A straightforward way to glorify musicians you love too much
This is a stencil graffiti I made of the famous photograph of Morrissey and Marr from the Smiths. I've made a few more of these which I intend to upload. If anyone is interested in how to make them, I'll be more than happy to do my FIRST how-to for this project. It is painstaking and time consuming, but it's really rewarding at the end of it.
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Aw! It's great to see people so eager! I'll see if I can add more pictures along the way!
Well, what you do is you have to pick a picture on your computer to spray paint. Pick something that is clear, distinctive and iconic (if possible).
Turn the picture into GREYSCALE on your image editor. Then, go into the BRIGHTNESS AND CONTRAST option of your image editor and set the image to 100% contrast. Adjust the brightness appropriately so you can see a clear image.
At this stage, it's probably best to cut out material in the background that really detracts from the image.
Then print the image onto a white A4 piece of paper. Do your best to make sure that the image covers a good proportion of the A4 piece of paper. Don't worry if the image is a little bit pixelated, it'll add to the effect.
Once you have your image printed, cut out an A4 piece of tracing paper and place it over your image. Secure the tracing paper down with bluetack.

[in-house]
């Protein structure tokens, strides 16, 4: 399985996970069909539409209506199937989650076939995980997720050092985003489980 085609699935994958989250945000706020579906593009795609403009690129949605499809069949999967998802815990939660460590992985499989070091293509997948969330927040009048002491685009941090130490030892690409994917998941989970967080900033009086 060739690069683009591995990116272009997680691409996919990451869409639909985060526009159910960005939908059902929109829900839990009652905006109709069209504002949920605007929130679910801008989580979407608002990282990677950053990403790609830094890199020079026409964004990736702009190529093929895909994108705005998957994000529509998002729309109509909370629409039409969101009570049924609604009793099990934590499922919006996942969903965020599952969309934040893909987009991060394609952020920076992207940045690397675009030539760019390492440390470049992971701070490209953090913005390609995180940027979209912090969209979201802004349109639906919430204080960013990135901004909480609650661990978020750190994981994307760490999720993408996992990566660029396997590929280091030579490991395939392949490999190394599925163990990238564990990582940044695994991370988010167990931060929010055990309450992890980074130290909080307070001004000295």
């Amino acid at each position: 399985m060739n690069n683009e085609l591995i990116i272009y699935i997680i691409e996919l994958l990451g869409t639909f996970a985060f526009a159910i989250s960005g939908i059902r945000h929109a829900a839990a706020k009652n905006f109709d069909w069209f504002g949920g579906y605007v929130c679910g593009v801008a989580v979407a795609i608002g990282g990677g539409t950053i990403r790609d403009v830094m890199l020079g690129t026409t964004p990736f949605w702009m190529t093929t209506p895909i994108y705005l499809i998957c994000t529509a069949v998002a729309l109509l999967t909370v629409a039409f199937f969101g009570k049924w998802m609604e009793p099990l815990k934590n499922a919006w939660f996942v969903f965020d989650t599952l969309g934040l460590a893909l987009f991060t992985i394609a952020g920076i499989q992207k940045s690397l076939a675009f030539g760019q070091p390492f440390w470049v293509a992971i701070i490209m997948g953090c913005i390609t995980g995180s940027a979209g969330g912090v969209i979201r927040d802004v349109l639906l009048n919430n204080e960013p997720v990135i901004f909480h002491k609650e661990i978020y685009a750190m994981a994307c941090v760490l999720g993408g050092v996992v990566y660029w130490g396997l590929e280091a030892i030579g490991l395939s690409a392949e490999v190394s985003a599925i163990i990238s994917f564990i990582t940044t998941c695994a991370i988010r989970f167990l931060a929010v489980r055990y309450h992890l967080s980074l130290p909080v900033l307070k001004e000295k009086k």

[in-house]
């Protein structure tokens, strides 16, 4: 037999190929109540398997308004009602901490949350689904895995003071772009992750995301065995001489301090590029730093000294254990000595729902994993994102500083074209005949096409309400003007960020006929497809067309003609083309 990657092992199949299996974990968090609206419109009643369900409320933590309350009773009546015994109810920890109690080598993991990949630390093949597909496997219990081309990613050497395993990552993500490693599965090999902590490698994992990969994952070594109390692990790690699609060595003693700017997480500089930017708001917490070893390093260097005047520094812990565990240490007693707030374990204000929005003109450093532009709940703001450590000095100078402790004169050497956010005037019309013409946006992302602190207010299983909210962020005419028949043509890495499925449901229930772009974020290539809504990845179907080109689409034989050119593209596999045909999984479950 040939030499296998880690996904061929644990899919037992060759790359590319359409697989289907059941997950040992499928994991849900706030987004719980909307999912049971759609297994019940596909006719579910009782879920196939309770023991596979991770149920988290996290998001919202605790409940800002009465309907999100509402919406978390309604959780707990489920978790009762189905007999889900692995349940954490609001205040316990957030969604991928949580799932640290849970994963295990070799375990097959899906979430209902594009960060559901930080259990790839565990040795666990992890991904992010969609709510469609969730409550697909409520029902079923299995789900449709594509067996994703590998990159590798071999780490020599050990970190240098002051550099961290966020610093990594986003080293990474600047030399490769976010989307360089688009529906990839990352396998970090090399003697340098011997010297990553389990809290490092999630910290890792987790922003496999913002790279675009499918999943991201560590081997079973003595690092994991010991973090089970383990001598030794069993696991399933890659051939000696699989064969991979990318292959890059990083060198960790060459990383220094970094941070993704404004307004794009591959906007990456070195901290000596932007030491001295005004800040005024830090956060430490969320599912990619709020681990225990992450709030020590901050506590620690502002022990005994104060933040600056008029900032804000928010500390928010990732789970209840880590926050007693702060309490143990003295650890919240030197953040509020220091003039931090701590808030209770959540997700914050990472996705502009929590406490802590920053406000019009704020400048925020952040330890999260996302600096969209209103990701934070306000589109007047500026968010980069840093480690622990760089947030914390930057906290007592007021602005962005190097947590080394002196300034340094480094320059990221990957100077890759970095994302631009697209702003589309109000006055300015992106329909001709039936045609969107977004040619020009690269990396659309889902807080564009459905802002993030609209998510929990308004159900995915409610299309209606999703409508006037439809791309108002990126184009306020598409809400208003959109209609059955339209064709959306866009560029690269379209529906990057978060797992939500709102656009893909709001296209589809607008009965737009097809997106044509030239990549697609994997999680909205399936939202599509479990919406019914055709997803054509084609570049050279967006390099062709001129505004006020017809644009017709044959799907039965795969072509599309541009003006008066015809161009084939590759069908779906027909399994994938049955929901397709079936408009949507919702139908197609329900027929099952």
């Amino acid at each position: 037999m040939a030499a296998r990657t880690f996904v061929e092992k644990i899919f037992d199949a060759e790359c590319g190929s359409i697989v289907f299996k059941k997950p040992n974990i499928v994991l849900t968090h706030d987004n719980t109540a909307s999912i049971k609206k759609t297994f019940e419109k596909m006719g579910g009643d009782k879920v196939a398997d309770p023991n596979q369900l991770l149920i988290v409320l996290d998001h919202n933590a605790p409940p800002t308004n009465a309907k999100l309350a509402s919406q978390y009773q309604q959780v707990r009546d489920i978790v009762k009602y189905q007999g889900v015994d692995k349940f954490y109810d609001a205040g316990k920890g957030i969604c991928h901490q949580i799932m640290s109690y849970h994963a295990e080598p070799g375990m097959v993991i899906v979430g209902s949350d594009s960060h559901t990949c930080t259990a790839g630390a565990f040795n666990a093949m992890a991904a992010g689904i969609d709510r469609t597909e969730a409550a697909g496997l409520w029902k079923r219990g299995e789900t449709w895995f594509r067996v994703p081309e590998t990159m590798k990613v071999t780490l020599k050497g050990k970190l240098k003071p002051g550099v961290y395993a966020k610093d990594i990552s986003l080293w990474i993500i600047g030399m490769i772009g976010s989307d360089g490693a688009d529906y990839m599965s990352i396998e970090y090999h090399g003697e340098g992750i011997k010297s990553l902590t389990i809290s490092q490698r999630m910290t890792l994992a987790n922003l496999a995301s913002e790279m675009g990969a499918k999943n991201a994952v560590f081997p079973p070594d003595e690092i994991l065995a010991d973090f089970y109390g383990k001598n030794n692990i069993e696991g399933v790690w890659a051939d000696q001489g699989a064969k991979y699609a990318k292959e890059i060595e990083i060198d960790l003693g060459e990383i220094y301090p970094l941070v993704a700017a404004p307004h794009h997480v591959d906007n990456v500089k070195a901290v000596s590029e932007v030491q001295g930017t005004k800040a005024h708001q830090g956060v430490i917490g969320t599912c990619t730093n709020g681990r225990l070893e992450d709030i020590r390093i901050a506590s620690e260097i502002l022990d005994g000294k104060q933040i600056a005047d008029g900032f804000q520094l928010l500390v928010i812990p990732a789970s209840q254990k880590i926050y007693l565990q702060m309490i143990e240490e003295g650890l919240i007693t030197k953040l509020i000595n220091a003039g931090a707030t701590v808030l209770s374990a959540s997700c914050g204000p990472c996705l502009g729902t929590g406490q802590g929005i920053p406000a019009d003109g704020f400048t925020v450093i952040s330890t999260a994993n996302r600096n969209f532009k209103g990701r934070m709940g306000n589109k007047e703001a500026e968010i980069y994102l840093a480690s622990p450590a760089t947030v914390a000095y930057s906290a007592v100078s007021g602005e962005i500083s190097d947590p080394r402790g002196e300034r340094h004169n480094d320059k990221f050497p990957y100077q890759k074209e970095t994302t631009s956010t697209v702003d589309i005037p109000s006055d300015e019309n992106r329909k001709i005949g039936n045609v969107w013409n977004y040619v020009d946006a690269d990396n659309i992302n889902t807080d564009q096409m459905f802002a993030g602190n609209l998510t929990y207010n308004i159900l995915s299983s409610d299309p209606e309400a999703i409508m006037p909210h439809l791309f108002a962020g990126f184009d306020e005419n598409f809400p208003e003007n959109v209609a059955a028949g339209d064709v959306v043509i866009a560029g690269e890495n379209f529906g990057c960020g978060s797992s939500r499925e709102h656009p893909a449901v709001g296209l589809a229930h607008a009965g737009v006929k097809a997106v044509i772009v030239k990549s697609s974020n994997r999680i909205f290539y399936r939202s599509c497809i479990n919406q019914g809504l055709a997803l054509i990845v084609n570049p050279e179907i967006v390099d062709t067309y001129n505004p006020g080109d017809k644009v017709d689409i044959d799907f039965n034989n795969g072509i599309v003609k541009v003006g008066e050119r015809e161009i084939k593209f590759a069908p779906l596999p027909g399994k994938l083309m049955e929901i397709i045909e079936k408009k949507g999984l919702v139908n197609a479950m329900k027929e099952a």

Then, in black pen, carefully outline all the white areas on the page. You have to think that you're drawing around all the BLACK in the image.
Be conscious of the idea that you have to make all the white areas on the page "connect". This way, when you cut out your stencil, you know where everything fits together.
Once you have completed tracing your image, photocopy your tracing paper onto a white A4 piece of paper. This will be your stencil.
With the guide of the original image, use manicure scissors to cut out all the BLACK in the photocopied image.
This is usually the most intricate and time-consuming part of the project. This is also the most hazardous as you can very easily cut your stencil in half without realising it.
Once you have cut out your stencil, lay it back-to-front on a piece of newspaper. Then, spray the stencil with spray-adhesive. This is basically glue in a can. You can buy this from craft stores. You can also use a glue stick or blue-tack.
Place your stencil, glue-side down on the canvas. Put your tracing paper on top of the stencil and press down gently. Make sure the outline stencil on the canvas matches the one on the tracing paper.
Once your stencil is attached to the canvas, place your canvas on an easel (or music stand, in my case) and SPRAY!
Spray evenly in horizontal stripes, around 10 cm away from the canvas. You'll have to go a few coats to get an even finish. If the spray drips, it means that you're spraying too close to the canvas. Wipe it up quickly!
Leave the canvas to dry for 15 minutes and the peel to reveal your artwork!